Will You Hate Teaching English in Korea?

You haven’t been out of America before? Never left your small town or even the safe confines of your parent’s home? Take it from me, someone with 4 years in the game, you’re probably going to hate teaching English in Korea. Let me explain why.

If you don’t like the idea of personal growth, my advice? Stay home.

Busan Tower 12.31.12When you spend long stretches of time in another culture, or if you move to a different place in your own country, there are phases you’ll go through as you adjust to the new environment.

At first, you’ll love it. You’ll love just knowing that you’re there. You’ll love the new sights and sounds. You’ll be fond of the indigenous culture’s take on similar situations from back home. It’ll all be so refreshing and new. We all love that.

Then, you’ll hate it. Sooner or later, the ways of the new culture will wear on you. It doesn’t matter where you go or who you are, you’ll eventually be pushed to your limit. Why can’t they understand that it’s better if they just do it like we do back home?!?!

Finally, it becomes home and you won’t want to leave. Over much time and thoughtful introspection you adjust, accept, and better understand the frustrating points of your new “home”. It’s all good. In fact, it’s really good. Funny almost. LOL!

You’ve just got to laugh at these things! Now you’re cool with it all and you can’t leave now.

The transition through each of these phases will change you. You may not even know it until a later time. In the end though, your mind will have been stretched, reformed, re-calibrated. You’ll be a stronger, more tolerant, deeper thinking individual when all is said and done.

If you don’t like the idea of this personal growth occurring in your life though, you’ll hate living and teaching in Korea. Just stay home and be content being content.

You’re going to be a part of a child’s life experience and development.

DSC02959What a great and priceless gift it’s been to have worked with the school children of South Korea. Now that I’m in my fourth year, I often run into some of my students in the shopping districts to find that they are now twice as big, with different voices, dressing all…grown up now. I also have dozens of former students on my Facebook friend list and it’s amazing to see them do life before my eyes. The realization that I was somehow a part of their development amazes me beyond words. What’s even greater is when they see me and their eyes light up and they yell my name – I mean, that’s a pretty cool moment by any standard.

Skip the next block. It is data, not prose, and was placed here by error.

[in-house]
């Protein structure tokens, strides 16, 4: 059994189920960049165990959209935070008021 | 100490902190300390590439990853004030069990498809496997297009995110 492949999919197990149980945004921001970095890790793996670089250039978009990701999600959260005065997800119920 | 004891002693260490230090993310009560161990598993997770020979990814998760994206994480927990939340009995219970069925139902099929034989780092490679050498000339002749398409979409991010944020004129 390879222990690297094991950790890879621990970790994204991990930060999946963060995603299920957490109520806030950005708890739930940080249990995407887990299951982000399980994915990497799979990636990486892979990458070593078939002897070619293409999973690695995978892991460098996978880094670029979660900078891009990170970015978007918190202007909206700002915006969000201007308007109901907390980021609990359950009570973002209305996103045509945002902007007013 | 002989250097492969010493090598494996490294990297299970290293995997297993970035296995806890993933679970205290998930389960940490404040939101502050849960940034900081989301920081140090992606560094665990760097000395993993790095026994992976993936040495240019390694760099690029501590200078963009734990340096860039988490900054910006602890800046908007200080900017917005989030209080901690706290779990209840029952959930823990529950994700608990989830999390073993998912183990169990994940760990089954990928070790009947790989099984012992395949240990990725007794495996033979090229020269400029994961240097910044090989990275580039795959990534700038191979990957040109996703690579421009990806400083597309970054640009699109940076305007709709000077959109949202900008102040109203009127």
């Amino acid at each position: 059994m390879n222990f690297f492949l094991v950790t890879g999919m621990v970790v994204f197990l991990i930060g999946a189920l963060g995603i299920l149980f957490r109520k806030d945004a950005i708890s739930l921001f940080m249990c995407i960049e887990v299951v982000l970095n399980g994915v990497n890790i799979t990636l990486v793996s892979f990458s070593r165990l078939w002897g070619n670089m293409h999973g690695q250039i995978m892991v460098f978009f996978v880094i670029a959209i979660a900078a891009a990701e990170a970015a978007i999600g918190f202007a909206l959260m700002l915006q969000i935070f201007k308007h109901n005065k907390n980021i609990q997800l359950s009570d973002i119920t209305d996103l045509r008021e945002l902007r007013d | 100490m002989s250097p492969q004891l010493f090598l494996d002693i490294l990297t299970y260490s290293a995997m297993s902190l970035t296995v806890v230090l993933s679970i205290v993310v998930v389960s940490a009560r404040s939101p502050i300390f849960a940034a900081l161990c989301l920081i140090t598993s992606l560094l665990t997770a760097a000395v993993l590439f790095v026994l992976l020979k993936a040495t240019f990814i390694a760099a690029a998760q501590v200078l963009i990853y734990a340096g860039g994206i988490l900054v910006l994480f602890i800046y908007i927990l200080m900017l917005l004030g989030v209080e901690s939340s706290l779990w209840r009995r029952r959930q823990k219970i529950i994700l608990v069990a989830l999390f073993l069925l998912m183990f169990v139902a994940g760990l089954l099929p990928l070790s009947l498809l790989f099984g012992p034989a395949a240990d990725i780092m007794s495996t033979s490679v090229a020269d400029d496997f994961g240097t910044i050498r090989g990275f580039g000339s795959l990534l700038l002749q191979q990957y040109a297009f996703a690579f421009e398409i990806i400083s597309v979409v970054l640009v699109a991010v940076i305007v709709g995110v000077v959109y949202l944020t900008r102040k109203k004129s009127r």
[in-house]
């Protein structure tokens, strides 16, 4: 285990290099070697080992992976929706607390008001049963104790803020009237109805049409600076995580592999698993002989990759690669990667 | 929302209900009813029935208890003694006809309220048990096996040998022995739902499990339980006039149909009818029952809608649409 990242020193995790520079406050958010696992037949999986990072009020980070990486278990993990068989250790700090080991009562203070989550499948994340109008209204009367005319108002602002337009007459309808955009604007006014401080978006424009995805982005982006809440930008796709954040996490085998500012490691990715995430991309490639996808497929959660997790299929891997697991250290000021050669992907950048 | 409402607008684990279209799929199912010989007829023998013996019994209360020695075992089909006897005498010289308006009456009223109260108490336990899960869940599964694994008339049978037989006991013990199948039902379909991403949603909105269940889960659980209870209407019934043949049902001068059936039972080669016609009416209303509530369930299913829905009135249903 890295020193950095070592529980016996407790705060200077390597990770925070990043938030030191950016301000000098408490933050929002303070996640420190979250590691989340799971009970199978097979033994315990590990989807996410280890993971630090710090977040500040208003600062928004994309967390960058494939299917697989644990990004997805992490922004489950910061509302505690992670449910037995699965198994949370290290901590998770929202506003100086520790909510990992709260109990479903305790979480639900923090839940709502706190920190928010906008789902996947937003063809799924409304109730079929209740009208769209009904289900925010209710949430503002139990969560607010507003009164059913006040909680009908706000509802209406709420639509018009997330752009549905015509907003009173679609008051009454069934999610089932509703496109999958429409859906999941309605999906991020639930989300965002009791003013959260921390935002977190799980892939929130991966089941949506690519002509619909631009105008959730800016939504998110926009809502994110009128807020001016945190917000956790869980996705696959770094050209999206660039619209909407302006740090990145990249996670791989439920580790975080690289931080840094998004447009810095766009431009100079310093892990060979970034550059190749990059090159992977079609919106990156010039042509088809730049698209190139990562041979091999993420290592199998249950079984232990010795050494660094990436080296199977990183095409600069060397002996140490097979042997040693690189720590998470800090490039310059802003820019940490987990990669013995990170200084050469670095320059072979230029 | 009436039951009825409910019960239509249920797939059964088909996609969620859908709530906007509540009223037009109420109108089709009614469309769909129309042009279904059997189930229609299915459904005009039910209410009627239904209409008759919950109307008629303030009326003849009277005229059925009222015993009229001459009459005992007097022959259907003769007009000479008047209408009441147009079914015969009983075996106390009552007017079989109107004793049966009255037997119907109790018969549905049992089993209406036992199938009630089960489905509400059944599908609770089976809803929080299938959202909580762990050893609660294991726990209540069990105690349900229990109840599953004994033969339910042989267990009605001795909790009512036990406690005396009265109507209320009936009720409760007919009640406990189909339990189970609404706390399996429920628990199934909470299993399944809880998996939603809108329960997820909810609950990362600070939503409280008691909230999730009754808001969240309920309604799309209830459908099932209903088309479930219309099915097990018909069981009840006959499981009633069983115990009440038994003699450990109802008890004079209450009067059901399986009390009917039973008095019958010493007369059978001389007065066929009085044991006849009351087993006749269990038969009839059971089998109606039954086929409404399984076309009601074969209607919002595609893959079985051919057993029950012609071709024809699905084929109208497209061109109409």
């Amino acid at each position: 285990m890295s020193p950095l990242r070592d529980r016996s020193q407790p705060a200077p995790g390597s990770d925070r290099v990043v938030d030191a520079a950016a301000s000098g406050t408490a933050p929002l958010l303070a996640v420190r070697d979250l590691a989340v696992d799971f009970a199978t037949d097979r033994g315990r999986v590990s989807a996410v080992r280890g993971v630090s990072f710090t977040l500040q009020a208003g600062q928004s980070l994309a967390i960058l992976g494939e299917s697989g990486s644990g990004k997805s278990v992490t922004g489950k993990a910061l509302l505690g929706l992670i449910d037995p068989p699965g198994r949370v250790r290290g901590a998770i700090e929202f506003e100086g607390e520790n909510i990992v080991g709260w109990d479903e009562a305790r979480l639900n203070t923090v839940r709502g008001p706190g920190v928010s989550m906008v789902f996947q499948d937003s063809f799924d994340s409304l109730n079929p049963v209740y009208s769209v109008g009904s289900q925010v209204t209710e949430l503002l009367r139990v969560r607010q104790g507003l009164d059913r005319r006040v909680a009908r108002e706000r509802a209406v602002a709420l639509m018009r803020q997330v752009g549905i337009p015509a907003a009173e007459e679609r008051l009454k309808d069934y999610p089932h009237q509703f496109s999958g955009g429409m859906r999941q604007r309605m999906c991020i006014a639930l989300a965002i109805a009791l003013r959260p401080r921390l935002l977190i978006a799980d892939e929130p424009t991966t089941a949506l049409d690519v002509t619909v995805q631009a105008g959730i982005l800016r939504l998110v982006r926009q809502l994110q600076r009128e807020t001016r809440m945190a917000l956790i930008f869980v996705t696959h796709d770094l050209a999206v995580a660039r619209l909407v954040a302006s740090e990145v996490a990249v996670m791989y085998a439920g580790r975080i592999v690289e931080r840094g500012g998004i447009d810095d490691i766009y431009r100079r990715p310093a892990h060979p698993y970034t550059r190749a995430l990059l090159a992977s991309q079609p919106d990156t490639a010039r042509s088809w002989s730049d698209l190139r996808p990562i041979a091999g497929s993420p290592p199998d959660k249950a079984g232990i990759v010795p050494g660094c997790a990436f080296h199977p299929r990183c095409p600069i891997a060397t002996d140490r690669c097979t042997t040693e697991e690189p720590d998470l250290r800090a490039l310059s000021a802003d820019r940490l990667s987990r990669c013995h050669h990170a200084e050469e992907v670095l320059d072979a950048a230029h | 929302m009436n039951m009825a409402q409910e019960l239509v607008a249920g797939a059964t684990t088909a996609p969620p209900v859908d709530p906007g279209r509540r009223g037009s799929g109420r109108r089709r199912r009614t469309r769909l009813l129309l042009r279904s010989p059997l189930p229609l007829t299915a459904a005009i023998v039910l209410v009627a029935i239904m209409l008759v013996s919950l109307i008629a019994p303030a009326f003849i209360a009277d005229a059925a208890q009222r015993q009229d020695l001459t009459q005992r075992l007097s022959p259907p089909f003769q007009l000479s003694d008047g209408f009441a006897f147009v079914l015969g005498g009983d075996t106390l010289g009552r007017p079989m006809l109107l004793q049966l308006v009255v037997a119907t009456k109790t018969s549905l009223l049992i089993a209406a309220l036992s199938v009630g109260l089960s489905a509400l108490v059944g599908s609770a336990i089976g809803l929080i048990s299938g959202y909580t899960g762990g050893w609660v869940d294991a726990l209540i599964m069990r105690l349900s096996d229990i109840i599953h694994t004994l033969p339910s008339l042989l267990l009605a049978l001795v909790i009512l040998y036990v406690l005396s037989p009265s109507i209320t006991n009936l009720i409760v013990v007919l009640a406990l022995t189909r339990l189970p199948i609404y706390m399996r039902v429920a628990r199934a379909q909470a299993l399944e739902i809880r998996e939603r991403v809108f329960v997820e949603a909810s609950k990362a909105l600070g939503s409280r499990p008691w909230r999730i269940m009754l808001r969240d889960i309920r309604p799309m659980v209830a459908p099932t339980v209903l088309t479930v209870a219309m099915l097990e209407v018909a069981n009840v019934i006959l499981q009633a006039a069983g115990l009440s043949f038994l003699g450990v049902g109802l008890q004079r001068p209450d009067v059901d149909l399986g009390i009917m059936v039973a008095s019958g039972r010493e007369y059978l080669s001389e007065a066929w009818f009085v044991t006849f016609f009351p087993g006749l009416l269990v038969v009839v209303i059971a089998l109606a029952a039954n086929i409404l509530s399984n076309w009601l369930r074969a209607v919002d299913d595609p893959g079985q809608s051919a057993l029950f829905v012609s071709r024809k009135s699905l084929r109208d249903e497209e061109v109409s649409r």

My time with them in the classroom is permanently etched in their history books and that’s something you can’t take away from either party.

If you can’t appreciate this concept, then stop reading here.

If you don’t like the idea of having “been there” in your life, don’t leave home.

Sooner or later, most of us move on from Korea. That’s it. Game over and it’s time to call it a day.

As life continues on and your break point from Korea gets smaller and smaller in your rear-view mirror, you’ll remember the experience with greater appreciation.  Much like a vacation you didn’t think you enjoyed until 5 years down the road when you realize how awesome it was.

DSC01919In my life, I remember some of the most horrific work environments as I worked in management consulting. Hostile environments where I was truly unwanted and there was no mistaking it.